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Beta Release

A Beta phase is an early attempt to test that you’re solving the basic customer needs you have identified, your solution works as intended and with this you can scale.

When you first decide to release a Beta program, it’s important to recognise you still have a lot of learning to do. A Beta release is not an excuse to get away with a sub-standard products or a shortcut on quality. This is your opportunity to learn and maximise value for the customer and your business whilst de-risking the potential effects of discovering damaging issues after launch. Beta programs can de-risks the chance of failure, effort, brand damage or worst case product retraction.

Running a Beta program usually involves a cross-functional, cross-departmental project where you will identify and coordinate the necessary activities, dependencies and learntogether as you capture feedback.

What kind of things will you be expected to do in Beta ?

  1. Releasing regular updates and version changes of your product using feedback and learnings  obtained from the customers using your Beta product.
  2. Establishing close relationships, to support the customer being able to use the product and to maximise learning on the products effectiveness.
  3. Measuring and testing your hypotheses against customer cohorts using experiments.
  4. Setting up specialised release programs and marketing campaigns for early adopters to participate. Some examples :
  5. Setting up clear and transparent data policies and feedback channels with the customers consent. (Attention to local data protection laws required)
  6. Generating some basic on boarding and support materials.
  7. Regularly and sharing learnings with your teams.

The Beta Learning Process

You might know a great deal, but your on a journey to learn as much as possible as fast as possible and discover the unknowns. Remember it’s impossible to be aware of the Unknown,Unknowns you are yet to encounter until you have encountered them. As these emerge, you will need to understand and solve them. Exploring the many possibilities to solve a problem is a beneficial way to maximise growth, customer value and release potential in your business model whilst also learning how to change the solution as needed to be more effective.

Hopefully with the early Beta launch of your product, you are taking small, rapid learning steps with an observational state, supported by controlled time based experiments. A tried an tested practice to support learning is the Lean based Plan-Do-Check-Act  (PDCA) introduce by William Edwards Deming, long before the now popularised Lean Startup Build-Measure-Learn methodology. Maybe somewhat pedantic, I tend to favour defining the PDCA process as it explicitly calls out the ‘Plan’ phase first. Although  Build-Measure-Learn advocates this through Hypotheses, it helps remove an assumption to just jump in and learn afterwards; a behaviour observed far too often. To maximise learning in Beta, the scientific method should always start with a structured hypotheses first with clear success criteria.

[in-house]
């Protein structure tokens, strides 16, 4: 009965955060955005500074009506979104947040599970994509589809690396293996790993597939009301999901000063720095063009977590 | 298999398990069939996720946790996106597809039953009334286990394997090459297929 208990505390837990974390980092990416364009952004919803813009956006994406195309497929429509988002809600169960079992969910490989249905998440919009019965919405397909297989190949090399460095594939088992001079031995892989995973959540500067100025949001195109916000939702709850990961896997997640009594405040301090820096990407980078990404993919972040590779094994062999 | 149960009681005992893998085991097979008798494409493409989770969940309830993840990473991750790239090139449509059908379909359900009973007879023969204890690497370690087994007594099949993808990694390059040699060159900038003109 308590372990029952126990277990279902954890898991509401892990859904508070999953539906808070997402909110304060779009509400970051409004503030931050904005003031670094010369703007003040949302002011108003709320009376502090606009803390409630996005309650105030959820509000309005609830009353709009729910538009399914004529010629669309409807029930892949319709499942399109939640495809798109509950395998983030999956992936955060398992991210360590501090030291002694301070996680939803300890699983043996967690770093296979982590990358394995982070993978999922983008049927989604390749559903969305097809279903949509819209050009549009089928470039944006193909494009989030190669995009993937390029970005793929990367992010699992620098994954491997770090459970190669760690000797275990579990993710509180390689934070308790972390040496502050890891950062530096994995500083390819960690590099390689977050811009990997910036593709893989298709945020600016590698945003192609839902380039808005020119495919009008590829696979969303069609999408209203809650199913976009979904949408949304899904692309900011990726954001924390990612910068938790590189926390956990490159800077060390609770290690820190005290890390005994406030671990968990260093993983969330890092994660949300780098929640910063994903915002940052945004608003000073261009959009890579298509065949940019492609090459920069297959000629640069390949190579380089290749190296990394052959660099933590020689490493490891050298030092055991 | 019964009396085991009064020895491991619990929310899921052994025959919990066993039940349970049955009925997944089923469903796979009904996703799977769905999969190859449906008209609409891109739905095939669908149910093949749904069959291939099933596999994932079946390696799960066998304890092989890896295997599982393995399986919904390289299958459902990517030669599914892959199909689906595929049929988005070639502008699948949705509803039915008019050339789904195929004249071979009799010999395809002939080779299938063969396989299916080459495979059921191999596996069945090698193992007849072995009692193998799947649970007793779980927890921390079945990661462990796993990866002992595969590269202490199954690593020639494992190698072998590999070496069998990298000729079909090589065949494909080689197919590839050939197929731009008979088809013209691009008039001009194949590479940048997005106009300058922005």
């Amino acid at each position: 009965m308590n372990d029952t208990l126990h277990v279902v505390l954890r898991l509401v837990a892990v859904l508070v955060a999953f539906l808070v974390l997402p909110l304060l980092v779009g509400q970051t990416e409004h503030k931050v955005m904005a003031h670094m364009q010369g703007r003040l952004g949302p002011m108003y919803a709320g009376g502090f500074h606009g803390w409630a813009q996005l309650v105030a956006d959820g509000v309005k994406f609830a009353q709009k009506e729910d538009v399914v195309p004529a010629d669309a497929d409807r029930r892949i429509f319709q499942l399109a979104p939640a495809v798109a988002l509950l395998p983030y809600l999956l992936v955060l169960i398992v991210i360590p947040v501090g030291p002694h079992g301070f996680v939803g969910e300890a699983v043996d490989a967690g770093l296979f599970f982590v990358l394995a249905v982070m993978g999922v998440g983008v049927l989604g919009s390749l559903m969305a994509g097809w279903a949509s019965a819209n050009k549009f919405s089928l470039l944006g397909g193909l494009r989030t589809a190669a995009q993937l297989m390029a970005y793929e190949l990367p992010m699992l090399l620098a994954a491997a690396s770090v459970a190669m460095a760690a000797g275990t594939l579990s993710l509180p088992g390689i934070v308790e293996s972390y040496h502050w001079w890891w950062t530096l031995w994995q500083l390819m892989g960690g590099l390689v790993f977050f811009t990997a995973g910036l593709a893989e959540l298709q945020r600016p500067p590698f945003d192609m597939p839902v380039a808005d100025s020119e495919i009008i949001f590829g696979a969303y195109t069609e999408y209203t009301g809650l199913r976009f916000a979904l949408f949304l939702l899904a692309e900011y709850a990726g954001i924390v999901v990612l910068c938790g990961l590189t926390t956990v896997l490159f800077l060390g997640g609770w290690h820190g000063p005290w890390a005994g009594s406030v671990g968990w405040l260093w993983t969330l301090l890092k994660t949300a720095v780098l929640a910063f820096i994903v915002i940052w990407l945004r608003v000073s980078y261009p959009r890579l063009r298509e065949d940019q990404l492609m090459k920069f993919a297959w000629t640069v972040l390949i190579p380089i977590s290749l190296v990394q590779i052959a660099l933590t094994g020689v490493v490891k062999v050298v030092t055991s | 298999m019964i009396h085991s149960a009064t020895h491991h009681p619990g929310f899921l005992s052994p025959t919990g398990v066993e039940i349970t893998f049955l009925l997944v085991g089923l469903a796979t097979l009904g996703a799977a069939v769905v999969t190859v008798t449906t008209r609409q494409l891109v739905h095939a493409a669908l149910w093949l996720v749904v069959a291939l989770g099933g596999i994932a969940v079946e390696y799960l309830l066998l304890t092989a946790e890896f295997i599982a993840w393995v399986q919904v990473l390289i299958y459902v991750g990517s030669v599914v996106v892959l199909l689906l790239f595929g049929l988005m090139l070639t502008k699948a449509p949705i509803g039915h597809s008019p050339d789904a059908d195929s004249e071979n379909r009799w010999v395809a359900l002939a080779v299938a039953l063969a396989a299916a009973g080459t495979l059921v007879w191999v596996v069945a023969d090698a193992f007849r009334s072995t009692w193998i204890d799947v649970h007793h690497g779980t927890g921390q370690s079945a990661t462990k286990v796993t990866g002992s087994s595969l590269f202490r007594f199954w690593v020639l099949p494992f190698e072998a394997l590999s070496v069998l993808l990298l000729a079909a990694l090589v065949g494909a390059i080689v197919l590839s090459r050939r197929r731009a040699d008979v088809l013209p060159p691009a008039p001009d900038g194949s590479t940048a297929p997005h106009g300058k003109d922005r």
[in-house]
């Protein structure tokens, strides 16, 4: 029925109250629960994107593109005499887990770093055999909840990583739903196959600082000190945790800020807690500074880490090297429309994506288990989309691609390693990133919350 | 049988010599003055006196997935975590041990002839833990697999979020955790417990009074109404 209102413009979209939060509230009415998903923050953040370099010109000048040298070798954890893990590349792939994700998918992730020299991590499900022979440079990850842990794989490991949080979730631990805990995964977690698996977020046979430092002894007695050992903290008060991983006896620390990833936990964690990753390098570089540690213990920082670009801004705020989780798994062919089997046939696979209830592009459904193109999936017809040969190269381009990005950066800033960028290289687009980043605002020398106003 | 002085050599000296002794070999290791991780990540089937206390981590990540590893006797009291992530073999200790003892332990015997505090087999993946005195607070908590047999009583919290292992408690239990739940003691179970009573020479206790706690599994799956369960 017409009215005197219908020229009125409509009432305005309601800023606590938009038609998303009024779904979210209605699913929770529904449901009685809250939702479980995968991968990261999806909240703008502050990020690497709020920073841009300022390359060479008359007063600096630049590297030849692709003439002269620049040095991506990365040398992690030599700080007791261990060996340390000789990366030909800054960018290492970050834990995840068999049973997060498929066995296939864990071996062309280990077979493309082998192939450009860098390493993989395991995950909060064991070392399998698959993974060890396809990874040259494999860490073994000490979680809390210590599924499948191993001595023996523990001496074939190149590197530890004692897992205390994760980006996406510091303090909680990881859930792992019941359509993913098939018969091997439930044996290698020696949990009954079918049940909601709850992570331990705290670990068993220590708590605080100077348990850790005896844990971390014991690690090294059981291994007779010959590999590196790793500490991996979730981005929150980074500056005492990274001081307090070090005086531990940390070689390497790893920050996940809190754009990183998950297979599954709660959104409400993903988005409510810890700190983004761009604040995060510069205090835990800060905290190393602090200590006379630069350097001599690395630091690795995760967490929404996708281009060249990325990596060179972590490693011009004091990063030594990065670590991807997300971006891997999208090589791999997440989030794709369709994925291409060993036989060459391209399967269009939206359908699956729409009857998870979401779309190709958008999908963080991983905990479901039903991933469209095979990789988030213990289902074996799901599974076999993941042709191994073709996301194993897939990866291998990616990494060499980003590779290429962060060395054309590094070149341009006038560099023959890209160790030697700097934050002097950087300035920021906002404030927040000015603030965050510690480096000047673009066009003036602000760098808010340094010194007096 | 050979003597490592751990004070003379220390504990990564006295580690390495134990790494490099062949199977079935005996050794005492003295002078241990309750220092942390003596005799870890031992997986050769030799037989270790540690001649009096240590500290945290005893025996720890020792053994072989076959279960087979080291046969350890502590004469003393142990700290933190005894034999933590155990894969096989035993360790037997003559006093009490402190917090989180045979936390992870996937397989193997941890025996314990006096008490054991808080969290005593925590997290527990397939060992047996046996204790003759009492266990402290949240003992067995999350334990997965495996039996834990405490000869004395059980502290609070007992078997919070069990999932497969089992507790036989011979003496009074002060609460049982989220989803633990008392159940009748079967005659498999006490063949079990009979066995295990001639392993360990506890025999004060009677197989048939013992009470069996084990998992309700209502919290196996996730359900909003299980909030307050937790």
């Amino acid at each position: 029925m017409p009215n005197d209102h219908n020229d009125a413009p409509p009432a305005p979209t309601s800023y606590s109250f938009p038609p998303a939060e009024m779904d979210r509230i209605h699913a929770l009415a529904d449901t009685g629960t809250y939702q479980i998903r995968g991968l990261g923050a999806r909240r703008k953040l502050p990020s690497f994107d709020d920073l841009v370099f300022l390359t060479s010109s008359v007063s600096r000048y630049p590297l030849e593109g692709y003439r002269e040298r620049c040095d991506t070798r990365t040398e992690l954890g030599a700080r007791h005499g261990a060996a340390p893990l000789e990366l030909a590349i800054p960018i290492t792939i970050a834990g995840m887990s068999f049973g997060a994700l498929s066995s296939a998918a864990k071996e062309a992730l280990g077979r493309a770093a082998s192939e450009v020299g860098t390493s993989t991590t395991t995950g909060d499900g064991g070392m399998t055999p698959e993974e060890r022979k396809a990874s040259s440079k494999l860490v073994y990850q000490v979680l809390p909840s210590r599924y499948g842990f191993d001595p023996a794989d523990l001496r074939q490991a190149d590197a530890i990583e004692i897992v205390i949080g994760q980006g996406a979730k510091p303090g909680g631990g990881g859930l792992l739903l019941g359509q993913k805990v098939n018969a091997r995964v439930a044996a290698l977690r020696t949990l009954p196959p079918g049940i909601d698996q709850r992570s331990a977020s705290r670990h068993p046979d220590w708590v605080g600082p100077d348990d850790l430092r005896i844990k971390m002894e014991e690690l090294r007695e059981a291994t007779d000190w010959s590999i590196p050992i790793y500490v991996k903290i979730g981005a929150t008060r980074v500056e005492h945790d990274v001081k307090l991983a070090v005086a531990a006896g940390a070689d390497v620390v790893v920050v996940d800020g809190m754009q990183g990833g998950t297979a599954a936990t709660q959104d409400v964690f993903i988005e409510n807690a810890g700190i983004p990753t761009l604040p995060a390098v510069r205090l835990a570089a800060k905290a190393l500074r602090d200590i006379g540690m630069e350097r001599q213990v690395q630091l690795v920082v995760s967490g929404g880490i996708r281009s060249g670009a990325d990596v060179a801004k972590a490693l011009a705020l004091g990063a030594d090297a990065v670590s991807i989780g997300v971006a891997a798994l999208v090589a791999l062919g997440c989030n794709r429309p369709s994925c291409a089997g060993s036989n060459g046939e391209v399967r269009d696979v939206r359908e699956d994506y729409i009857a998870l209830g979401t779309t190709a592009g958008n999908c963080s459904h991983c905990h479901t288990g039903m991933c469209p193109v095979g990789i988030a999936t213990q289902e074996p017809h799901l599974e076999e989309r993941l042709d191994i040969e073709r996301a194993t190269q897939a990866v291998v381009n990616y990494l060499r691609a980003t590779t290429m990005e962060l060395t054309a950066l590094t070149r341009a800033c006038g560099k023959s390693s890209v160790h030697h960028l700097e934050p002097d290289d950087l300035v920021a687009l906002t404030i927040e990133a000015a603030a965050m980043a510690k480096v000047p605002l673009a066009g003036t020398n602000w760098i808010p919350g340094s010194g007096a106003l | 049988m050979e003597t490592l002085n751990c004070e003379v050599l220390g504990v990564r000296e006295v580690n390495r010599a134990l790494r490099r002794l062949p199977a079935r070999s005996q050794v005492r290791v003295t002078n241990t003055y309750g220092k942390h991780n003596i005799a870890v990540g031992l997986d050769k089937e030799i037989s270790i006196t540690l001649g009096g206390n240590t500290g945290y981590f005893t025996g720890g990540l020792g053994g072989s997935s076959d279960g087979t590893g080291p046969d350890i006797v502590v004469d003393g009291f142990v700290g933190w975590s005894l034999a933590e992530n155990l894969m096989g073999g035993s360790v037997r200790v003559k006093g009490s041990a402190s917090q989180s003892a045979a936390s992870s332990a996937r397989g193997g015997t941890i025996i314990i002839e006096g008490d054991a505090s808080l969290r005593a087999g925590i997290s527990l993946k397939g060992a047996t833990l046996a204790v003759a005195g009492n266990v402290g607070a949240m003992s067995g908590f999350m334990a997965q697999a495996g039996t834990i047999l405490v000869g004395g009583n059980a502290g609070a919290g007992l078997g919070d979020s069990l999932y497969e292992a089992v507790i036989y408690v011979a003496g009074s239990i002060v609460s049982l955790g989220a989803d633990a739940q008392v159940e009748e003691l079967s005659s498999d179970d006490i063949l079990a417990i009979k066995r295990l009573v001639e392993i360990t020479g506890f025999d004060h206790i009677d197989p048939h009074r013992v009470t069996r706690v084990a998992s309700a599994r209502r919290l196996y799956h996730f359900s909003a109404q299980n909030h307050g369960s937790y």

Make sure you explicitly set the criteria before you run the experiment, and make a record of it. It’s too easy to fudge the numbers later and rob yourself of any valuable insight. –

https://www.teaguehopkins.com/2014/03/set-minimum-success-criteria/

5 Things to look out for when launching a Beta program :

  1. You need to grow and learn as fast as possible, but at a pace that your business operations and culture can sustain. Consider soft launching and managing customer cohorts to maximise learning as you apply changes. Ideally you would structure a specific Beta program such as those demonstrated in the example above.
  2. Early adopter expectations of quality in terms of your product can be managed better if Beta is stated on your product. Generally this sends a signal to expect some minor bugs and issues, which can result in a little more tolerance from customers. Customers being explicitly aware of this are likely to provide bit of slack as you explore the unknown goes a long way and typically will be more engaged with providing feedback.
  3. The effort to maintain and transfer knowledge across your organisation will increase as your team sizes grow and new skills and resources will emerge. Make all information as visible and transparent as possible. Be mindful to observe the impact on services as you engage customers. This will inform your business model.
  4. It takes time to diagnose issues and learn. I’d highly recommend you have good enough diagnosis tools in place. Don’t over do it in the early days though as it will increase cost, time and effort to manage tools.  There are plenty of great tools out there to kick off such as Kibana or Crashanalytics.
  5. Consider keeping a low key initially and avoid the big bang marketing campaigns. Introduce this when your confidence grows.

If you don’t have the might of Apple and Google behind you to build your own Beta platform, there are a number of great tools available that can help you structured and manage a Beta program. These tools can also be useful for giving you more structure as well should you be new to the Beta process. Here are a few examples :

5 Beta Test Platforms & Tools

  1. ErliBird
  2. Centercode
  3. Testflight (Mobile)
  4. BetaList (Startup Feedback Community)
  5. BetaFamily

Please use the comments below if you would like to add useful links, experiences or insights to share with readers.


Recommended Reading – Beta Releases :

  1. The 5 Types of Beta Testing Programs and Why 4 of Them Suck
  2. How To Conduct A Closed Beta Testing with Zero Budget
  3. Gov.uk Service Manual – How the beta phase works
  4. Which Beta users platform would you recommend ?
  5. Tips for a Successful Alpha Release:Focus on the Entire solution not just the software

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